Their report in the ACS journal Environmental Science & Technology suggests that these novel habitats in the North Atlantic Ocean may harbor potential disease-causing microbes.
Erik Zettler of the Sea Education Association, Tracy Mincer of the Woods Hole Oceanographic Institution and Linda Amaral-Zettler of the Marine Biological Laboratory explain that plastic has become the No. 1 form of ocean debris, causing serious concerns about its impact on the health of ocean communities. The damaging effects that plastic in the oceans have on fish, birds and other seafaring animals have previously been described in detail by other researchers. But scientists had yet to explore what plastic does to some of the smallest ocean inhabitants. Zettler, Mincer and Amaral-Zettler decided to find out.
They discovered that tiny organisms from algae to bacteria thrive on plastic debris, transforming it into rich "microbial reefs" that are distinct from communities in surrounding water. Though some inhabitants may be degrading the plastic, it still provides a relatively stable home for microbes. Apparently a good home for its little residents, plastic debris might pose a health risk for invertebrates, fish or possibly humans. The Plastisphere harbors a group of bacteria called Vibrio. Some Vibrio species can cause illnesses, such as cholera, when they come in contact with humans.
The authors acknowledge funding from a National Science Foundation (NSF) Collaborative grant, an NSF TUES grant and a Woods Hole Center for Oceans & Human Health Pilot award.
The American Chemical Society is a nonprofit organization chartered by the U.S. Congress. With more than 163,000 members, ACS is the world's largest scientific society and a global leader in providing access to chemistry-related research through its multiple databases, peer-reviewed journals and scientific conferences. Its main offices are in Washington, D.C., and Columbus, Ohio.
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Michael Bernstein | EurekAlert!
International network connects experimental research in European waters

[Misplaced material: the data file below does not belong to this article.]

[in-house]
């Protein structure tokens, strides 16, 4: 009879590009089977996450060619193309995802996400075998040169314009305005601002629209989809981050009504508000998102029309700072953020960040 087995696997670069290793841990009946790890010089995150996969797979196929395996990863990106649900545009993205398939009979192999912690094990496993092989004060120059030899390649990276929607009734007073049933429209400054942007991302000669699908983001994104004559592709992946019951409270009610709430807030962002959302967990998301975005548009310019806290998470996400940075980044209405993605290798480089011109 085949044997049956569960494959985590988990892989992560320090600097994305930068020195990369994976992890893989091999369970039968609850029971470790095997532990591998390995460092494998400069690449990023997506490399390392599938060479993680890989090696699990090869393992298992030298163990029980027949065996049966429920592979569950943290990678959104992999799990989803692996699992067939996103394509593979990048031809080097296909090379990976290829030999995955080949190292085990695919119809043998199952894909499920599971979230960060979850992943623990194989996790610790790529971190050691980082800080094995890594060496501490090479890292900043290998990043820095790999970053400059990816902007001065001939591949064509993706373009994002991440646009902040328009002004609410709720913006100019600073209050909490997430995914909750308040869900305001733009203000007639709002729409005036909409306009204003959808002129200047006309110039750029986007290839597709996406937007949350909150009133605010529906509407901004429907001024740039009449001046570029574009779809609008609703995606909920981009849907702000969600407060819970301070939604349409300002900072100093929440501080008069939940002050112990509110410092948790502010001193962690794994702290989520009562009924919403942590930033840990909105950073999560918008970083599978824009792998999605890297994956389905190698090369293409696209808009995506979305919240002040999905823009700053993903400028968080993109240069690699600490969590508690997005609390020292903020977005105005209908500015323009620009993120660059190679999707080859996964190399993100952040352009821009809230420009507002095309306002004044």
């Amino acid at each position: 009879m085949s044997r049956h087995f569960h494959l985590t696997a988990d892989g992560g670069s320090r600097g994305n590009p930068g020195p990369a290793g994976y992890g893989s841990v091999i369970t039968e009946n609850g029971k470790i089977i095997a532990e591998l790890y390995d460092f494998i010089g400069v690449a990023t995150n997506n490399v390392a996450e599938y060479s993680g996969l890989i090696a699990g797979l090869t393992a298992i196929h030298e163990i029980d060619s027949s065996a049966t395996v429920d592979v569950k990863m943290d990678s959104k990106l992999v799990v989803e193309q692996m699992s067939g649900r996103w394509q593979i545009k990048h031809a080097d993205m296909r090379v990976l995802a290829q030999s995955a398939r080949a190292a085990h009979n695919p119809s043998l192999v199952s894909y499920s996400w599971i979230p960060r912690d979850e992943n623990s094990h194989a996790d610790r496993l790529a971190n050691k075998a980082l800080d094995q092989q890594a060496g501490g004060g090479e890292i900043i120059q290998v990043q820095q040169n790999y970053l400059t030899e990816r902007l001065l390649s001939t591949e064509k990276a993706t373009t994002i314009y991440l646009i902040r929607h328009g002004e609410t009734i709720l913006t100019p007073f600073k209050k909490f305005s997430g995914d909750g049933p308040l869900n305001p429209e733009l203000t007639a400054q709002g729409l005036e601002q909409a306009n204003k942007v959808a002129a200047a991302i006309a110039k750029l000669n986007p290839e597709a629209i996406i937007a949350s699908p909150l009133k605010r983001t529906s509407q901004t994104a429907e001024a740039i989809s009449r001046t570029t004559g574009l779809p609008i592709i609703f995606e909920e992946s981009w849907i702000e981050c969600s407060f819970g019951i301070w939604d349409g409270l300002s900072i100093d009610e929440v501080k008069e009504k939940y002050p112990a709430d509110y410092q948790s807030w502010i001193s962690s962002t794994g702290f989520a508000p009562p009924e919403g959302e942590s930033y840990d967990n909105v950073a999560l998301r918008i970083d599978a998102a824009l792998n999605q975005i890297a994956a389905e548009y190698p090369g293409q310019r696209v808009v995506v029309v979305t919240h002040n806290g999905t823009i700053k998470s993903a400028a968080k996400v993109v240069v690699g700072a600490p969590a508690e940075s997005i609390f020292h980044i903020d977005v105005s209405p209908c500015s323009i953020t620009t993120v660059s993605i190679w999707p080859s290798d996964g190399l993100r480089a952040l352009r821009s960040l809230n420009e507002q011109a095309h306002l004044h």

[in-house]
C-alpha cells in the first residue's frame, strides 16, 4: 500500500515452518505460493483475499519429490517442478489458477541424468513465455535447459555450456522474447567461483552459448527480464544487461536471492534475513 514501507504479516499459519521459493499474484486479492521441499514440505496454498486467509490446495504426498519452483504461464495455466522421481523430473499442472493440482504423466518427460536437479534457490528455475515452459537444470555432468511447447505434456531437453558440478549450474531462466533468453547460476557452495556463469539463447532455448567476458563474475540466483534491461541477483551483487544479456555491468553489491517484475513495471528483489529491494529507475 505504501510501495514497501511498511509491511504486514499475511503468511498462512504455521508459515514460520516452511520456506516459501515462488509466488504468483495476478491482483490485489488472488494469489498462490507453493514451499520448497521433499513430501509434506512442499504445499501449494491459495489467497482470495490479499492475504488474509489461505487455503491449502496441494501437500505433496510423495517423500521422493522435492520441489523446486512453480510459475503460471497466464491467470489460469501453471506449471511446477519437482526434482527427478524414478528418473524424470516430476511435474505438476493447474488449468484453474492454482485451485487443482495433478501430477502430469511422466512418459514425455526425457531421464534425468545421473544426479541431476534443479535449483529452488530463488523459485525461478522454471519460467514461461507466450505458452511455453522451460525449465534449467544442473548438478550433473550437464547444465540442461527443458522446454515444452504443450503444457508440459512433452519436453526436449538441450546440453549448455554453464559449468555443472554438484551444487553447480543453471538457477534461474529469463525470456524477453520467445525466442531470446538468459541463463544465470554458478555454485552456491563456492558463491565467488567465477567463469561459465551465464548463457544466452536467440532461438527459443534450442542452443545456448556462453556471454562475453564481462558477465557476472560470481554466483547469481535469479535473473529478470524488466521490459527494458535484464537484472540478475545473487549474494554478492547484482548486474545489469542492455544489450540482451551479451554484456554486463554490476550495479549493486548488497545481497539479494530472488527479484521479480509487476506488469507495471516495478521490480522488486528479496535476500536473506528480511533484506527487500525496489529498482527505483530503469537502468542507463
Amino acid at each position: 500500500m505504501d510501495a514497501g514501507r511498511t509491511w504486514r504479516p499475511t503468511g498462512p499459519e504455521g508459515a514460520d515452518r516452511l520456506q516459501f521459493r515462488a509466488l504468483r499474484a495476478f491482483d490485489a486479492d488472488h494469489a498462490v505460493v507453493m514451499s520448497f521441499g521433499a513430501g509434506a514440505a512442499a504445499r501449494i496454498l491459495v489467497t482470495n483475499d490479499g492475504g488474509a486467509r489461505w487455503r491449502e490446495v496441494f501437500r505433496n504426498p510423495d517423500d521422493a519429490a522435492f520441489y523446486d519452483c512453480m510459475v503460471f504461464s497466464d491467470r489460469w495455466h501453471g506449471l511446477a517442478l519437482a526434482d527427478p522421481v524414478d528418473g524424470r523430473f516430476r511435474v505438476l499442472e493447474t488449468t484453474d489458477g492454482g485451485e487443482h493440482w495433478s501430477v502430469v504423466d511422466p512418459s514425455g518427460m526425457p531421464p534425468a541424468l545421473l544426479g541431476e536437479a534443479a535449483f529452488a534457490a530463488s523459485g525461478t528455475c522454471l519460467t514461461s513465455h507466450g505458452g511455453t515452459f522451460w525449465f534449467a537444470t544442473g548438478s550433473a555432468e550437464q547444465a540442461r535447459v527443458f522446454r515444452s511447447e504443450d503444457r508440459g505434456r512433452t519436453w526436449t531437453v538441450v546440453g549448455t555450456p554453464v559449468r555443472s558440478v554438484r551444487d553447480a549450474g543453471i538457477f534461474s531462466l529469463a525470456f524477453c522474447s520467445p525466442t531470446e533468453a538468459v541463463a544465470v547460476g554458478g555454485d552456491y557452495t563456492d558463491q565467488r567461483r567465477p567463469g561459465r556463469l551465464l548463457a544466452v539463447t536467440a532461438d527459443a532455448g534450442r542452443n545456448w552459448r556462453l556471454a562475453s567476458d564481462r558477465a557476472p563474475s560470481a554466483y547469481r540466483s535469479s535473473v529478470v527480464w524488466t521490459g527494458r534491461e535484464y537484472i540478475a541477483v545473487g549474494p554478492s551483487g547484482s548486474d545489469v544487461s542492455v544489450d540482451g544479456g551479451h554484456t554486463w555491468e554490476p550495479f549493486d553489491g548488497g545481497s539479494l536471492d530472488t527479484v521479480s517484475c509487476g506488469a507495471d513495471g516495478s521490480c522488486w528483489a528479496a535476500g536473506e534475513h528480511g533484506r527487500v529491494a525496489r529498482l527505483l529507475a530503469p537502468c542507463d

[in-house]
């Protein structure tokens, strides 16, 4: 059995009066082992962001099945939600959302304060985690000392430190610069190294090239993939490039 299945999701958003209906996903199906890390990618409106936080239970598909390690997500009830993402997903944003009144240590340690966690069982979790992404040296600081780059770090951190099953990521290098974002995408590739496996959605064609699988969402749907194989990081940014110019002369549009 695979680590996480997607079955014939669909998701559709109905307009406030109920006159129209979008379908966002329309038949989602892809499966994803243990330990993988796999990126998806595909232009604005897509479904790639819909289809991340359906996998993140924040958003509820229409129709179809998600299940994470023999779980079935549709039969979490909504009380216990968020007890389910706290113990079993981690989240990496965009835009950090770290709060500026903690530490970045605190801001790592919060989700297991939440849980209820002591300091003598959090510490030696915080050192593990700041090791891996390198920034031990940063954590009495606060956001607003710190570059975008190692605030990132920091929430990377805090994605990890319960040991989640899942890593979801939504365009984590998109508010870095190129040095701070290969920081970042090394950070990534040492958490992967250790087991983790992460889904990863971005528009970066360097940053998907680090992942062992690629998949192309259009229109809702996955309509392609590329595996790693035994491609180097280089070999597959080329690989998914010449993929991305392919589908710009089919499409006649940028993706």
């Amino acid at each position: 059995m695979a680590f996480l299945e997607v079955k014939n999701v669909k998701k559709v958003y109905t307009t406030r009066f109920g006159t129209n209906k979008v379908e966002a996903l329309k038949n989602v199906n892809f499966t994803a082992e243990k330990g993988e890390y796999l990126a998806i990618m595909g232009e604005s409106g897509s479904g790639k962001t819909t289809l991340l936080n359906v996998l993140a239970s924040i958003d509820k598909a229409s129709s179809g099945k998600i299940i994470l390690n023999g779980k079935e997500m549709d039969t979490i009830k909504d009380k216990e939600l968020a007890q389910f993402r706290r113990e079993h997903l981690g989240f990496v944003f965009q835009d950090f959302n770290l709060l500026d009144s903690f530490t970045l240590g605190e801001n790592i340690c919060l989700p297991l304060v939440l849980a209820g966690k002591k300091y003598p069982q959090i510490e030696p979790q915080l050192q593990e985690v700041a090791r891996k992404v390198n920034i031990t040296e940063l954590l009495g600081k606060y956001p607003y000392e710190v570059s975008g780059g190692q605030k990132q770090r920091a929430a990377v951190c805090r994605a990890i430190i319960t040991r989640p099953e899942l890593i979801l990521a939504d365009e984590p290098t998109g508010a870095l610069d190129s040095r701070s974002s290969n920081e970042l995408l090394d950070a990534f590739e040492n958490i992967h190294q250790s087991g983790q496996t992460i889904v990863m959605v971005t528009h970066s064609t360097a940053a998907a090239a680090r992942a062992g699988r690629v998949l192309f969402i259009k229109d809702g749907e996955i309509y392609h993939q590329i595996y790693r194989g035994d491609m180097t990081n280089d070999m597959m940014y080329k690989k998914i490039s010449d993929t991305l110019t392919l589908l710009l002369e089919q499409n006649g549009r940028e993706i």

21.03.2017 | Leibniz-Institut für Gewässerökologie und Binnenfischerei (IGB)
World Water Day 2017: It doesn’t Always Have to Be Drinking Water – Using Wastewater as a Resource
17.03.2017 | ISOE - Institut für sozial-ökologische Forschung
Astronomers from Bonn and Tautenburg in Thuringia (Germany) used the 100-m radio telescope at Effelsberg to observe several galaxy clusters. At the edges of these large accumulations of dark matter, stellar systems (galaxies), hot gas, and charged particles, they found magnetic fields that are exceptionally ordered over distances of many million light years. This makes them the most extended magnetic fields in the universe known so far.
The results will be published on March 22 in the journal „Astronomy & Astrophysics“.
Galaxy clusters are the largest gravitationally bound structures in the universe. With a typical extent of about 10 million light years, i.e. 100 times the...
Researchers at the Goethe University Frankfurt, together with partners from the University of Tübingen in Germany and Queen Mary University as well as Francis Crick Institute from London (UK) have developed a novel technology to decipher the secret ubiquitin code.
Ubiquitin is a small protein that can be linked to other cellular proteins, thereby controlling and modulating their functions. The attachment occurs in many...
In the eternal search for next generation high-efficiency solar cells and LEDs, scientists at Los Alamos National Laboratory and their partners are creating...
Silicon nanosheets are thin, two-dimensional layers with exceptional optoelectronic properties very similar to those of graphene. Albeit, the nanosheets are less stable. Now researchers at the Technical University of Munich (TUM) have, for the first time ever, produced a composite material combining silicon nanosheets and a polymer that is both UV-resistant and easy to process. This brings the scientists a significant step closer to industrial applications like flexible displays and photosensors.
Silicon nanosheets are thin, two-dimensional layers with exceptional optoelectronic properties very similar to those of graphene. Albeit, the nanosheets are...
Enzymes behave differently in a test tube compared with the molecular scrum of a living cell. Chemists from the University of Basel have now been able to simulate these confined natural conditions in artificial vesicles for the first time. As reported in the academic journal Small, the results are offering better insight into the development of nanoreactors and artificial organelles.
Enzymes behave differently in a test tube compared with the molecular scrum of a living cell. Chemists from the University of Basel have now been able to...
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